Indian train inferno kills at least 26 people

0 comments

NEW DELHI: Fire raced through an Indian train carriage packed with sleeping passengers on Saturday, killing at least 26 people, and forcing terrified passengers to smash windows in a frantic bid to escape.

Some passengers were able to break the toilet windows of the train, but  other victims were overcome by the thick, swirling smoke and bodies were found  heaped at the windows and doors, reports said.
 
“We were suffocating because we couldn’t get the windows open, the windows  are really strong,” one young man who survived but who lost his cousin to the  flames told India’s NDTV news.
 
Rescue officials said many bodies were charred beyond recognition and would  have to undergo DNA tests to determine their identity.
 
“Rescue teams have so far recovered 26 bodies from the three-tier coach of  the train while five of the eight injured have been admitted to hospital for  emergency treatment,” South Western Railway spokesman S. Biswas told AFP.
 
Forensic teams were on their way to the train site to collect body samples  for analysis, The Press Trust of India reported.
 
Prime Minister Manmohan Sigh expressed “shock and grief at the loss of life  in the train accident in Andhra Pradesh” in a statement on his official Twitter  account,    
 
The carriage was gutted by the inferno and was a mass of twisted metal and  melted plastic seats. Adjacent coaches also bore scorch marks, testifying to  the ferocity of the fire.
 
There were conflicting reports about the number aboard with police saying  65 while national Railways Minister Mallikarjun Kharge said there were 67  people in the carriage, sleeping six to a compartment.
 
Kharge told AFP the blaze was believed to have been caused by an  electricity fault.
 
India’s underfunded, accident-prone rail network, one of the world’s  largest, is still the main form of long-distance travel in the huge country  despite fierce competition from private airlines.
 
The coach caught fire in the pre-dawn hours as it travelled from the  high-tech city of Bangalore to Nanded, 180 miles (300 kilometers) from the  Hyderabad city. 
 
Two of those who died were children, railway officials said.
 
The exit doors of Indian trains are customarily locked at night, reports  said, while the carriage windows are covered with bars, making escape all but  impossible.
 
The toilet windows are the only ones that have no bars and the spaces and  berths are narrow.
 
The tragedy comes a little over a year after another train accident in the  same state of Andhra Pradesh killed 32 people and shone the spotlight again on  the Indian rail network’s dismal safety record.
 
That train was also carrying sleeping passengers and was also attributed to  an electrical fault.
 
It was not immediately known whether more bodies would be found, police  said.
 
Initial relief efforts were hampered by winter fog, local reports said,  while the first people to reach the blazing train carriage were from nearby  villages.
 
Railways Minister Kharge said the railway board chairman would lead an  inquiry into the cause of the accident and a more complete report would be  issued later.
 
The engine driver stopped the train when he spotted flames about an hour  away from Nanded, a police officer was quoted on The Hindu newspaper website as  saying.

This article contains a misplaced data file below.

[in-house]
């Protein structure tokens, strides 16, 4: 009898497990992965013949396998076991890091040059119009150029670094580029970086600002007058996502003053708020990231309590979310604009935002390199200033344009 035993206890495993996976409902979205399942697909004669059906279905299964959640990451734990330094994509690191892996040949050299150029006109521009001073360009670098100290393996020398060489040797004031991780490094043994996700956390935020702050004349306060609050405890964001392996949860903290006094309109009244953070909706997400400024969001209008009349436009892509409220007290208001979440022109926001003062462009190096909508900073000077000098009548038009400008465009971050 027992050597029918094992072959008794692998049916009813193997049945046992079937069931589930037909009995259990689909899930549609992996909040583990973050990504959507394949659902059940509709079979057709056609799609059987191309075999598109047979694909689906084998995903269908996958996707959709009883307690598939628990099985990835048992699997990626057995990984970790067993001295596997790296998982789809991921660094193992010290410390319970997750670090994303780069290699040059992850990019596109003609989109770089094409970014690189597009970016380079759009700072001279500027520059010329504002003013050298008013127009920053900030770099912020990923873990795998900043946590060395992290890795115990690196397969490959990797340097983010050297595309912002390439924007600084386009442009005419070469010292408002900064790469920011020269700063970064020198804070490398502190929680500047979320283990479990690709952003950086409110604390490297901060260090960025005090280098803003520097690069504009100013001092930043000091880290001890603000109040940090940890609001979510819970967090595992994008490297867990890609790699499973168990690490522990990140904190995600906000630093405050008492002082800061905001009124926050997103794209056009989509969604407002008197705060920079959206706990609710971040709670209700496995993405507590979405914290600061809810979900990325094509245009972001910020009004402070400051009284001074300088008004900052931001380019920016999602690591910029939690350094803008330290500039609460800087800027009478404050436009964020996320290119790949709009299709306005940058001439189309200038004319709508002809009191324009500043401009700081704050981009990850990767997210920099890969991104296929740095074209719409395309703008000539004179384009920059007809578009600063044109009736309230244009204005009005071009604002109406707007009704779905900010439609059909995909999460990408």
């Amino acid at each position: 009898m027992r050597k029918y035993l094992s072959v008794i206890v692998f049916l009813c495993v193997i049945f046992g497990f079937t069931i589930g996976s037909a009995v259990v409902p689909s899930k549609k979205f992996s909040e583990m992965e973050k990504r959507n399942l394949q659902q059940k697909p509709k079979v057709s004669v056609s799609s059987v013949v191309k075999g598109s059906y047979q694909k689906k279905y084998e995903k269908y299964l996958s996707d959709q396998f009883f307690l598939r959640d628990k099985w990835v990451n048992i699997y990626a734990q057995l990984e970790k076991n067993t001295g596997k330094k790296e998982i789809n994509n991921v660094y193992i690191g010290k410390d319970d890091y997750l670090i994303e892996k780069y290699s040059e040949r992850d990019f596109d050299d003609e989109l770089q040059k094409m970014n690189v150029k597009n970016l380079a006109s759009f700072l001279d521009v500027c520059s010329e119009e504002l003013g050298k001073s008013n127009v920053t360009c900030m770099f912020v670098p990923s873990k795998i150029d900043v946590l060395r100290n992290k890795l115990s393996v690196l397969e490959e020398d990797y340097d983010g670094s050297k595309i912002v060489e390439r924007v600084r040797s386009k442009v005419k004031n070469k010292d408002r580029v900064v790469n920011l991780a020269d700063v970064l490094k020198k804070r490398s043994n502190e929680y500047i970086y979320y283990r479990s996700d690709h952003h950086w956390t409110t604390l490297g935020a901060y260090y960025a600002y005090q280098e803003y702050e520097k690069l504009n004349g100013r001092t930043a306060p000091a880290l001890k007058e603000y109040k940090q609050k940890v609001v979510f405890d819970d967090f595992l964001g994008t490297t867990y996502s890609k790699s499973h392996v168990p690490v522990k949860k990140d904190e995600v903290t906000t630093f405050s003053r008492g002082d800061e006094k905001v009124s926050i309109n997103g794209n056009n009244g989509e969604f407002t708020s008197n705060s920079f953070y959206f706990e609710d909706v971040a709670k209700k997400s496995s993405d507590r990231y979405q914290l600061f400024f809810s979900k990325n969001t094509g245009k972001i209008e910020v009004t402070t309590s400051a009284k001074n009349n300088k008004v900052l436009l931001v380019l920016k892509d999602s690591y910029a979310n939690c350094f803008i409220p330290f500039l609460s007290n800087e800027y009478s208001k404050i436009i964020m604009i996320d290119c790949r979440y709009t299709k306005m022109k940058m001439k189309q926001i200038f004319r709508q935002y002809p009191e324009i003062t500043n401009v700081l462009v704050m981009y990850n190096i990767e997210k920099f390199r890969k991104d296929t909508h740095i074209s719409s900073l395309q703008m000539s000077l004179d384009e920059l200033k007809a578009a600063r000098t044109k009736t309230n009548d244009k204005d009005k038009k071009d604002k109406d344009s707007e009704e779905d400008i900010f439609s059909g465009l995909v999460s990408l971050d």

Rescue workers brought out the bodies as the smoke abated.
 
The prime minister said he had told railway and state government  authorities  “to extend all possible help to the victims in rescue and relief  operations”.    
 
India’s worst rail accident was in 1981 when a train plunged into a river  in the eastern state of Bihar, killing an estimated 800 people. AFP

An Indian policeman looks for evidence inside the burnt out coach at the site of a train fire near Kothacheruvu railway station in Andhra Pradesh State, southern India, 28 December 2013. At least 26 people including two children, were killed when a passenger train coach caught fire in southern India. The train had departed from Bangalore late 27 December and the fire broke out in an coach around 3 am, according to a spokesman for the railway authority. EPA/JAGADEESH NV

 

7 A passenger train engulfed in flames near Kothacheruvu railway station, in Andhra Pradesh state , southern India 28 December 2013 after catching fire. At least 23 people, including two children, died in the blaze. It engulfed a carriage of the Nanded-Bangalore Express while travelling through the state. Cause of the fire not yet known. EPA/STR

Dead bodies lie on the ground at the site of a train fire near Kothacheruvu railway station in Andhra Pradesh State, southern India, 28 December 2013. At least 26 people including two children, were killed when a passenger train coach caught fire in southern India. The train had departed from Bangalore late 27 December and the fire broke out in an coach around 3 am, according to a spokesman for the railway authority. EPA


Leave Your Comment


Leave Your Comment:

New Straits Times reserves the right not to publish offensive or abusive comments and those of hate speech, harassment, commercial promos and invasion of privacy. Your IP will be logged and may be used to prevent further submission.The views expressed here are that of the members of the public and unless specifically stated are not those of NST.